For instance, Laurent's Caesar salad ($8) is composed of long, wide crisp Romaine ribs, dressed with a cool dressing that packs just the right amount of zing. His New England Clam Chowder ($4/$8) is mind-altering—creamy, rich, and saturated with intense smoky bacon flavor. The Lobster Bisque ($5/$10) is equally dynamic—an exquisite bisque that screams of intense lobster flavor, stocked with massive chunks of sweet meat.
The shellfish platters ($58/98) are rare and fantastic in both size and quality. While finding size is not usually an issue in this town, finding a raw bar of this quality is. There were plump clams, briny oysters in their liquor, immense Jonah crab claws, huge Alaskan King Crab legs, periwinkles, lobster cocktail, and perfectly cooked prawns the size of small house cats, all accompanied by mignonette, a mustardy-mayo, and a zippy hot sauce. To boot, you get a trio of seafood cocktail-style treats—an octopus salad, a red snapper ceviche and possibly the most amazing take on those tiny sweet Taylor Bay scallops—diced and tossed with fiery mustard oil and a touch of fruity apple cider. Magnificent.
For dinner, our table was overrun with plastic baskets. The lobster roll ($22) was just silly it was so good. Nope, no diced up vegetables in there, just lots of succulent lobster folded into mayo, seasoned properly with some lemon juice, then tucked into a buttery brioche roll from Amy's Bread. Laurent's signature, the BLT Tuna Sandwich ($17)—is a masterpiece of texture between thick slices of Amy's crusty country bread—a ruby red slab of tuna (we had it rare), layered with tapenade, bacon, hard-boiled egg, arugula and tomato. The sandwiches were both beautifully overrun by a massive attack of fries—golden, salted and perfectly cooked. Sides ($6) are sized for sharing with a group of twenty to thirty of your friends (portions are VERY generous). Onion strings—an avalanche of twisted fried ribbons of caramelized onions were fantastic, as were the firm and flavorful green beans, the lightly beer-battered jalapeños shamelessly stuffed with cream cheese (so bad, but so good), and the charred corn on the cob served with those little corn-on-the-cob holder things stuck into either side for easy eating. (The menu also includes a selection of fish—wild salmon, scallops, snapper, lobster, and fish & chips—with choice of sides, which we didn't get to. Stay tuned for more on these dishes soon.)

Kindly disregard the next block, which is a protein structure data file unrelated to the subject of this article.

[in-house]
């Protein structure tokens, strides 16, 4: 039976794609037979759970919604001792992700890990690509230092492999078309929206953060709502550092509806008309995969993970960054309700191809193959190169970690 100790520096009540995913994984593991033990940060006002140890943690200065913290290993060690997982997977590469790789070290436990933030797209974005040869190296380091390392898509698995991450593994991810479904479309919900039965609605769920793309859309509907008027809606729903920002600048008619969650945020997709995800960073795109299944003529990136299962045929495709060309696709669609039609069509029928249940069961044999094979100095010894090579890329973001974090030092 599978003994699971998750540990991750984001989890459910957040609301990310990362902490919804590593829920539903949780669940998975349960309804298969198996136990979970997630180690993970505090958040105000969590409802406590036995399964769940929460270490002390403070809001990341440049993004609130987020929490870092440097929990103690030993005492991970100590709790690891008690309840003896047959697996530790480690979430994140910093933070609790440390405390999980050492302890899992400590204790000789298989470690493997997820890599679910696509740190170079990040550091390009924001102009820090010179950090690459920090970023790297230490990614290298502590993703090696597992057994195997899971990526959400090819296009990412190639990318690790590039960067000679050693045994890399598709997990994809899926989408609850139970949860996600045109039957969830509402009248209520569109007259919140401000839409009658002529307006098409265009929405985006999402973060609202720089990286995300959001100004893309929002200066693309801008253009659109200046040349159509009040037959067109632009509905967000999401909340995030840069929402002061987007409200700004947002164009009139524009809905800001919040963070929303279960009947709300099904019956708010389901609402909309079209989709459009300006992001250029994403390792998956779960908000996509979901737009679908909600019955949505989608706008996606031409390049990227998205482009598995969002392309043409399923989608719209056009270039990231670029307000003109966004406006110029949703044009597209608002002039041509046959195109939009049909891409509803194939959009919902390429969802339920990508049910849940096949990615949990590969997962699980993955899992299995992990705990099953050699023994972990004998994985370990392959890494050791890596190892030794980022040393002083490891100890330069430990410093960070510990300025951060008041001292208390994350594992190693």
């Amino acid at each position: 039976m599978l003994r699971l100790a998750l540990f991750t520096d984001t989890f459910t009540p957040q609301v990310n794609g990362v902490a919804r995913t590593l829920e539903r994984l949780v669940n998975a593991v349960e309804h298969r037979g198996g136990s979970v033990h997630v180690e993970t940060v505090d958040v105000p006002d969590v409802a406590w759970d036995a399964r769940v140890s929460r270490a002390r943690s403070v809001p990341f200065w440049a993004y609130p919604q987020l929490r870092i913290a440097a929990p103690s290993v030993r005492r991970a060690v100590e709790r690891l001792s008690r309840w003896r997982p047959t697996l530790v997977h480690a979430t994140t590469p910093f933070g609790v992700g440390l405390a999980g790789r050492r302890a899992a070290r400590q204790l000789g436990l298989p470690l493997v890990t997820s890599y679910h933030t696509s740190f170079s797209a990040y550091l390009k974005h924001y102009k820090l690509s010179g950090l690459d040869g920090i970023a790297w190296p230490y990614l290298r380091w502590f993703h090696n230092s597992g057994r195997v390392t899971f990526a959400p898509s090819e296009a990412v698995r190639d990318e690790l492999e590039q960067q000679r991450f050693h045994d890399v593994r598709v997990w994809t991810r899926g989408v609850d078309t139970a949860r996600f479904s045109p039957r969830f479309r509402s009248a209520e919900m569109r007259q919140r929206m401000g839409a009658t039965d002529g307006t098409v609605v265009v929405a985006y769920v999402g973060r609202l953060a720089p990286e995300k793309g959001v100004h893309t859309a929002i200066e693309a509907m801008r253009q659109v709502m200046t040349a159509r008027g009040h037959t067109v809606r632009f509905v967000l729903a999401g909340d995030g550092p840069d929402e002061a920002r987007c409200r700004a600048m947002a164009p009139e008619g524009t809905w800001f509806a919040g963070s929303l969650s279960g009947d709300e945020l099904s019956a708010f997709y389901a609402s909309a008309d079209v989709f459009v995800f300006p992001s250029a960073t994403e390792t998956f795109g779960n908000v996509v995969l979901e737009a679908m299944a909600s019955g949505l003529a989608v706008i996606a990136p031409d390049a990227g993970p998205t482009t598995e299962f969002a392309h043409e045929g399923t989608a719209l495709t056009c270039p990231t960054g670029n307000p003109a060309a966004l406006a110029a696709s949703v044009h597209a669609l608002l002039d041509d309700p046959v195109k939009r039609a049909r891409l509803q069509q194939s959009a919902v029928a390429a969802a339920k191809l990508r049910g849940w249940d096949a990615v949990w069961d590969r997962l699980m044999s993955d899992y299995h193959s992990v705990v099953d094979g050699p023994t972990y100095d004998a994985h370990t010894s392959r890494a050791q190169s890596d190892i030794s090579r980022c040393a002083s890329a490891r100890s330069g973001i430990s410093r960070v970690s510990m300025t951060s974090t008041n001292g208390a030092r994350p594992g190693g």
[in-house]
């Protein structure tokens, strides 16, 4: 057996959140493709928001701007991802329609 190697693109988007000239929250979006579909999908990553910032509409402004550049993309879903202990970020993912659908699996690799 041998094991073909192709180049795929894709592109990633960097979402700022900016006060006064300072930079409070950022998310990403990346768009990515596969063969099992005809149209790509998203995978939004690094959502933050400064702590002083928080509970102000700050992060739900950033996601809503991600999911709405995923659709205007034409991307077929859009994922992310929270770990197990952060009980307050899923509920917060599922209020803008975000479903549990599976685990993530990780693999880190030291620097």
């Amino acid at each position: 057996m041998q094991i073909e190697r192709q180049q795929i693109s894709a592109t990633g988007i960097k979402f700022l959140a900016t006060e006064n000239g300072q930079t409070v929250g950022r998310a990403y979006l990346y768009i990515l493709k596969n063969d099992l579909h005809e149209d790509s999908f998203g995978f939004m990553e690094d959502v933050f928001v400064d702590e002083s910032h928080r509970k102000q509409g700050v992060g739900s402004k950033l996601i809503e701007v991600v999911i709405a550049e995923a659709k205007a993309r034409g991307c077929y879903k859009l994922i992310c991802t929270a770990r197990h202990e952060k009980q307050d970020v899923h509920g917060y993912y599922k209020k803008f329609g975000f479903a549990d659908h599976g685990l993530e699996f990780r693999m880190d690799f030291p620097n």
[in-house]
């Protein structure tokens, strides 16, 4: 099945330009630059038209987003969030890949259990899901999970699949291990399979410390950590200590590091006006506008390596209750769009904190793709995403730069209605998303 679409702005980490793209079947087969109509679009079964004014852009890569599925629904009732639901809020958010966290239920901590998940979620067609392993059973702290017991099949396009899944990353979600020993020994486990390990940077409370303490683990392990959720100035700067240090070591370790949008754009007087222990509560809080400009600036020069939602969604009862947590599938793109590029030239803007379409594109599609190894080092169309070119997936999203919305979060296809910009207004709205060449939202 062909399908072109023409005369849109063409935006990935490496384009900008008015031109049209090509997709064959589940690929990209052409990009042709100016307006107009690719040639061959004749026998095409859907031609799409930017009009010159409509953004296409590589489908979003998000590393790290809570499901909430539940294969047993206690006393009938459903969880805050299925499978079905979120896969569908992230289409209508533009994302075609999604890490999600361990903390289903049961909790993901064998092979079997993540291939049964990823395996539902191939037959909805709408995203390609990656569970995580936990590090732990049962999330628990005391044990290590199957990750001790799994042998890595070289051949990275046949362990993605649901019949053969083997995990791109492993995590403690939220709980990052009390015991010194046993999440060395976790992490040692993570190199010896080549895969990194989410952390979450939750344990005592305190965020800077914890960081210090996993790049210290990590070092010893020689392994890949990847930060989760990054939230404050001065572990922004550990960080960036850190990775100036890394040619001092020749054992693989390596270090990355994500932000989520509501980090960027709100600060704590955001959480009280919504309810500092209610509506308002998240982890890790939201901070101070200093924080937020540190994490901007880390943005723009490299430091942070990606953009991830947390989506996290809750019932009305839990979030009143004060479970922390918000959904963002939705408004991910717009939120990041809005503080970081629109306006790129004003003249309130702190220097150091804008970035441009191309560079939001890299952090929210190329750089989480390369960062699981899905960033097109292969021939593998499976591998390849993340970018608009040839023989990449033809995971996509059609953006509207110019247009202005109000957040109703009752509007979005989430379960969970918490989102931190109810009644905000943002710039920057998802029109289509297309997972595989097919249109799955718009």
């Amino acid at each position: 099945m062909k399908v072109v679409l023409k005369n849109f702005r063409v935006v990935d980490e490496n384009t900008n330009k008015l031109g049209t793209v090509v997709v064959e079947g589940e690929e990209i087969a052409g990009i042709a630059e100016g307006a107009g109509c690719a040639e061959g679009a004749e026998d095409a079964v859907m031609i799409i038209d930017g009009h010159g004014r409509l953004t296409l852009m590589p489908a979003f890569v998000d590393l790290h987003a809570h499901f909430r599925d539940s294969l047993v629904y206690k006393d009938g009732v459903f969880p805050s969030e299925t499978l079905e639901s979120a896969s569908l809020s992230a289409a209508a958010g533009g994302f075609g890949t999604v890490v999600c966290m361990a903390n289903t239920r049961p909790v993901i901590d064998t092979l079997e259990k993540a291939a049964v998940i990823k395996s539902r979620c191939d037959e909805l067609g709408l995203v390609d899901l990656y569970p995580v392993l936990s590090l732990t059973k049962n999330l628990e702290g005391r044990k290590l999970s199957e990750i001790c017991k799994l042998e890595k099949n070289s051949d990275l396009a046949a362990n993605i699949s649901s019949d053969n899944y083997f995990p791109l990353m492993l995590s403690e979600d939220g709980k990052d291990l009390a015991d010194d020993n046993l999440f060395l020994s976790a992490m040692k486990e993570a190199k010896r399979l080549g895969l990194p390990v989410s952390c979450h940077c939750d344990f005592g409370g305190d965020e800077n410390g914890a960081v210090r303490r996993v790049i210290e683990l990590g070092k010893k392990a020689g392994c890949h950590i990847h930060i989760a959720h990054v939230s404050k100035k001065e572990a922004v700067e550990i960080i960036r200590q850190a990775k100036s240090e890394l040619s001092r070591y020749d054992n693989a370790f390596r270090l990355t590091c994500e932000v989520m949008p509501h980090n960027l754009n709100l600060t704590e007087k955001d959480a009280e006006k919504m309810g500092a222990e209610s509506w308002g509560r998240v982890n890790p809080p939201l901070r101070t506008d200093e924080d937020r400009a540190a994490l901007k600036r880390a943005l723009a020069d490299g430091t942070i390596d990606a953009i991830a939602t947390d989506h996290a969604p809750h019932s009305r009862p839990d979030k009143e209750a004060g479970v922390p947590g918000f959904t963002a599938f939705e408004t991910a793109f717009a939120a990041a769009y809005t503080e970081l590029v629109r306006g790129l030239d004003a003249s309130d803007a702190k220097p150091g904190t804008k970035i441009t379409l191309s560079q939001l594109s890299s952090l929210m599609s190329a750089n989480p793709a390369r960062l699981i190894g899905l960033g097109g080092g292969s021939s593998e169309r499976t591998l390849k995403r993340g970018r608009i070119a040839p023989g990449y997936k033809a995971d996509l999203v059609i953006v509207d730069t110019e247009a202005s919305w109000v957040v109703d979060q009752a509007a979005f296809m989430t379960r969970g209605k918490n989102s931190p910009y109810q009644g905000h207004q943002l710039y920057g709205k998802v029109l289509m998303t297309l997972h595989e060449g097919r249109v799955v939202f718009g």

Desserts are absolutely necessary here. No excuses, people. I don't care if you have to jog ten extra miles on the treadmill, eat dessert. Pasty chef Nancy Olson is turning out homemade cakes and pies that will have you ready to come in every afternoon for an after school snack. Key Lime Pie is cheek-puckering and lovely on a crusty base of graham cracker, her chocolate layer cake is moist and fluffy and filled with alternate layers of hazelnut, and white and dark chocolate buttercream, her apple pie is a tall skyscraper of sliced apples with a crunchy coffee-cake like topping and a buttery pastry crust. (Yes, I devoured it.) All together, BLT Fish offers simple, ego-free, great food. Good Times, people. Good times.